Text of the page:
Mumbai: HSBC on Tuesday raised its rating on Indian equities to “neutral" from “underweight", citing recent underperformance and more reasonable valuations.
“Since end-August, India underperformed because of issues in local banks, currency weakness and oil price volatility," HSBC analysts said in a note.
“Despite recent underperformance, these risks remain for Indian equity market. But investors’ holdings now lowest relative to history, valuations more reasonable, 2019e (expected) earnings growth highest in region," they said, adding, “We raise Indian equities from underweight to neutral in a regional context."
BSE’s 30-share Sensex rose 0.45% to close at 35,513.14 points on Tuesday, while the National Stock Exchange’s 50-share Nifty rose 0.54% to 10,685.60 points.
HSBC analysts said MSCI India EPS (earnings per share) growth consensus expectations are for 18.8% in 2018 and 24% in 2019, which means India is one of the fastest growing markets across the region.
However, five stocks—State Bank of India, Reliance Industries Ltd, ICICI Bank Ltd, Tata Consultancy Services Ltd and Axis Bank Ltd—account for nearly half of all 2019 earnings growth, they said, expressing concerns that they estimate 65% market-cap weighted average earnings growth for these five stocks.
Against this background of high growth and the much-anticipated rate hikes, India’s valuation now appears fair and almost in line with the five-year average 12-month forward PE (price to earnings), they said, adding that it was still far from cheap as India trades at 17.4 times whereas MSCI AxJ trades at 11 times.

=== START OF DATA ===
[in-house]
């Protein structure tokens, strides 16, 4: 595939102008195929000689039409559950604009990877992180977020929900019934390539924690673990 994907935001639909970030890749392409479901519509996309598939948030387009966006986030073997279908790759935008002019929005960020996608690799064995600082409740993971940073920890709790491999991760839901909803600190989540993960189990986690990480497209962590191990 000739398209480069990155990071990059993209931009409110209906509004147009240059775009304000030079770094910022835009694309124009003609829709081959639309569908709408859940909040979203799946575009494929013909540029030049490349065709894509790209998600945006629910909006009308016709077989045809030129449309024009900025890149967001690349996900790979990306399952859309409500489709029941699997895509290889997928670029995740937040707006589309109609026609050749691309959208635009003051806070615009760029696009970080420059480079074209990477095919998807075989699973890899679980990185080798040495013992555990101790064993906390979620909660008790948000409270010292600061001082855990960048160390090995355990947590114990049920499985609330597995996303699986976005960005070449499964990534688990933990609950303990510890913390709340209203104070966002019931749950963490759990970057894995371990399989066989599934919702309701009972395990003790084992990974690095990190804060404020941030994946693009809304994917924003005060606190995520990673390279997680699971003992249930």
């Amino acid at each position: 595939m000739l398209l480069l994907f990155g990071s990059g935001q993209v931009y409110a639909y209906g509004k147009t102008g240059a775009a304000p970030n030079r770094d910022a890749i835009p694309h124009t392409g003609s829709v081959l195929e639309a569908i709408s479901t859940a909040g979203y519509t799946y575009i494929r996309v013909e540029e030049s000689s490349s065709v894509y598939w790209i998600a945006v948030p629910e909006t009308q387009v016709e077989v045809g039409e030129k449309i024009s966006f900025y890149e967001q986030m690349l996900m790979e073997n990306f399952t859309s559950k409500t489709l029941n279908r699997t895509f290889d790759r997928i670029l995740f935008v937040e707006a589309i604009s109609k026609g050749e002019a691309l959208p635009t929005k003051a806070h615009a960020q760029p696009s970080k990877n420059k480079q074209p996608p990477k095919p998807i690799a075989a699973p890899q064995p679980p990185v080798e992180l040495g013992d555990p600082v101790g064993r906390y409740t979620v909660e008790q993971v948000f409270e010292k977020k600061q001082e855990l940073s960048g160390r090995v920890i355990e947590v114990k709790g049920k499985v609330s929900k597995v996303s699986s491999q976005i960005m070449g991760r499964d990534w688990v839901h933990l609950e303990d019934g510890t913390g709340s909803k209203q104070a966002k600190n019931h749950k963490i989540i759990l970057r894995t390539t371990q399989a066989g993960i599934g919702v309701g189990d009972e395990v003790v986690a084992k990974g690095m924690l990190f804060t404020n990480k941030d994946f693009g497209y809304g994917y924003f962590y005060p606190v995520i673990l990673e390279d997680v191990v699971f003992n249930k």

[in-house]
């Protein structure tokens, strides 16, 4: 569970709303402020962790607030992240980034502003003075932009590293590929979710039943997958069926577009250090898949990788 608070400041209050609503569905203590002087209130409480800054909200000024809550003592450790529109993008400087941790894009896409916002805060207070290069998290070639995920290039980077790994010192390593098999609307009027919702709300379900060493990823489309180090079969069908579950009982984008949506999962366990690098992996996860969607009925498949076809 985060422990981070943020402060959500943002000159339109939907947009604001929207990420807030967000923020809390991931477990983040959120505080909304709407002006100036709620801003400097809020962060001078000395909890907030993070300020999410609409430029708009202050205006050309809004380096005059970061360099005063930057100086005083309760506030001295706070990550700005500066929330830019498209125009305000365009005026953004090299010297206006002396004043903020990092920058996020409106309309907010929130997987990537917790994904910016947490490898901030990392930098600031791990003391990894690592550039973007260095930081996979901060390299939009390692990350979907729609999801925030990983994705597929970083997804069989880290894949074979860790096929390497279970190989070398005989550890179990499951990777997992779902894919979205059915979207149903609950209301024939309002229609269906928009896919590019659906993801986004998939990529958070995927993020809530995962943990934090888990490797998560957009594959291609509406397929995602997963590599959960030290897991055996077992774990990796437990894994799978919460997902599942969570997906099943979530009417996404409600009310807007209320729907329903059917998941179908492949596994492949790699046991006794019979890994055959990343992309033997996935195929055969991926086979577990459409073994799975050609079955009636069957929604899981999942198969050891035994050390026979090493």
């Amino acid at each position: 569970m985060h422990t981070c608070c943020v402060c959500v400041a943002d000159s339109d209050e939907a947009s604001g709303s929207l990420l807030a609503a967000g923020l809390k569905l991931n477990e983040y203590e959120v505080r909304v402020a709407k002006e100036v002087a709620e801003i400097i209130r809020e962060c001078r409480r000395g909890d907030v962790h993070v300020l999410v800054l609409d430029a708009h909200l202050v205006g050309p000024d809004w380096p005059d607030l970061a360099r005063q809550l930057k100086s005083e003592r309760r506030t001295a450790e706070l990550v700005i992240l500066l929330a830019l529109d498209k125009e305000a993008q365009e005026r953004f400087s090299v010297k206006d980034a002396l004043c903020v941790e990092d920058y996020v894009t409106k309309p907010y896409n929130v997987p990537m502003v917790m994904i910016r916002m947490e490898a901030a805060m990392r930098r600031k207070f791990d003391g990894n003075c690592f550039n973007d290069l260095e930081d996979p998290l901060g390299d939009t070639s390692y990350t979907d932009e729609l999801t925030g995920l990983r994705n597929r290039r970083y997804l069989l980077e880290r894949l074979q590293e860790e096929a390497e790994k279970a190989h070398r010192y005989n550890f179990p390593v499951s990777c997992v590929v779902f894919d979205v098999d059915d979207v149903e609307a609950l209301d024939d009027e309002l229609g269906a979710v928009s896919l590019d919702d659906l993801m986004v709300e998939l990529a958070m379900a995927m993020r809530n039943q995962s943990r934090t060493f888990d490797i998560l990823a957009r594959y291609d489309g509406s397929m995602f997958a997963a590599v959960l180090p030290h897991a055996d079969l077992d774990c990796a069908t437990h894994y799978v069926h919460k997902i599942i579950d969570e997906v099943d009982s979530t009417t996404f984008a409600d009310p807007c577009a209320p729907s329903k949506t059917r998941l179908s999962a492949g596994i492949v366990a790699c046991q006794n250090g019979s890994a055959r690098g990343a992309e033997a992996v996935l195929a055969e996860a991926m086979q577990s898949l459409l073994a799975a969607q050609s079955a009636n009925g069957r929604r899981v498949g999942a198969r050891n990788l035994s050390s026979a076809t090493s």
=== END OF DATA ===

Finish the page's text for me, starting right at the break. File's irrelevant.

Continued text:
“Meanwhile, investors’ weights in India are now at historically low levels and there is an opportunity to add to this. In the past, elections have tended to be a key catalyst for performance," HSBC analysts said. “A key risk is the dependency on a few large-cap stocks for growth. These are mostly banks. Thus, rising NPLs (non-performing loans) can quickly and significantly change India’s earnings outlook," they warned.
The currency could weaken from here, prompting more interest rate hikes, while lower oil prices are supportive now, HSBC said, though it expects oil to rise in 2019-20.